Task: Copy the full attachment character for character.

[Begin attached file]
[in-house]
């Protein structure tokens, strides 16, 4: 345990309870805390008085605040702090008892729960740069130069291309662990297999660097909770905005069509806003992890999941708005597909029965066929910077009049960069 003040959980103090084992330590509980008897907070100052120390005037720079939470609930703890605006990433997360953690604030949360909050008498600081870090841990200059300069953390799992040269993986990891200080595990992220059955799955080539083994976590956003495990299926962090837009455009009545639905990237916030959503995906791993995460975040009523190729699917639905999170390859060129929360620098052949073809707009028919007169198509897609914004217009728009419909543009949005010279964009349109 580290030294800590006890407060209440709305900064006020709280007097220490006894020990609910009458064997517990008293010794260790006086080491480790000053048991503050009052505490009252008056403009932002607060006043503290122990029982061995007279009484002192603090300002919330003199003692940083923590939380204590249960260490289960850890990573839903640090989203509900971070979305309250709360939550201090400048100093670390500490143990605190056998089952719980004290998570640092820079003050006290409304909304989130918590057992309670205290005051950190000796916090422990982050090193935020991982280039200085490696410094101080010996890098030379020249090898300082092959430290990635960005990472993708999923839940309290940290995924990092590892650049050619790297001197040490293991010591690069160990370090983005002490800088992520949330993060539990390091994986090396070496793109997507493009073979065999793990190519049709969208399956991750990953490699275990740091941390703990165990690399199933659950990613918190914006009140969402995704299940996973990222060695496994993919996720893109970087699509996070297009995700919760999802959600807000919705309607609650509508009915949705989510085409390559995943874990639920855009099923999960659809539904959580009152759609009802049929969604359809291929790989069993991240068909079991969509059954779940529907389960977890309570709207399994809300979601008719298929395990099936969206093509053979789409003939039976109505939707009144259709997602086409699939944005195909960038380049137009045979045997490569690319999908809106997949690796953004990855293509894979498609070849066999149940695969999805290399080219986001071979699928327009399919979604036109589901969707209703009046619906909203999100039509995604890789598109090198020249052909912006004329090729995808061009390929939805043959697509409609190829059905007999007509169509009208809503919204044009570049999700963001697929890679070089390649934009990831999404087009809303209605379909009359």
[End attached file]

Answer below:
[in-house]
């Protein structure tokens, strides 16, 4: 345990309870805390008085605040702090008892729960740069130069291309662990297999660097909770905005069509806003992890999941708005597909029965066929910077009049960069 003040959980103090084992330590509980008897907070100052120390005037720079939470609930703890605006990433997360953690604030949360909050008498600081870090841990200059300069953390799992040269993986990891200080595990992220059955799955080539083994976590956003495990299926962090837009455009009545639905990237916030959503995906791993995460975040009523190729699917639905999170390859060129929360620098052949073809707009028919007169198509897609914004217009728009419909543009949005010279964009349109 580290030294800590006890407060209440709305900064006020709280007097220490006894020990609910009458064997517990008293010794260790006086080491480790000053048991503050009052505490009252008056403009932002607060006043503290122990029982061995007279009484002192603090300002919330003199003692940083923590939380204590249960260490289960850890990573839903640090989203509900971070979305309250709360939550201090400048100093670390500490143990605190056998089952719980004290998570640092820079003050006290409304909304989130918590057992309670205290005051950190000796916090422990982050090193935020991982280039200085490696410094101080010996890098030379020249090898300082092959430290990635960005990472993708999923839940309290940290995924990092590892650049050619790297001197040490293991010591690069160990370090983005002490800088992520949330993060539990390091994986090396070496793109997507493009073979065999793990190519049709969208399956991750990953490699275990740091941390703990165990690399199933659950990613918190914006009140969402995704299940996973990222060695496994993919996720893109970087699509996070297009995700919760999802959600807000919705309607609650509508009915949705989510085409390559995943874990639920855009099923999960659809539904959580009152759609009802049929969604359809291929790989069993991240068909079991969509059954779940529907389960977890309570709207399994809300979601008719298929395990099936969206093509053979789409003939039976109505939707009144259709997602086409699939944005195909960038380049137009045979045997490569690319999908809106997949690796953004990855293509894979498609070849066999149940695969999805290399080219986001071979699928327009399919979604036109589901969707209703009046619906909203999100039509995604890789598109090198020249052909912006004329090729995808061009390929939805043959697509409609190829059905007999007509169509009208809503919204044009570049999700963001697929890679070089390649934009990831999404087009809303209605379909009359």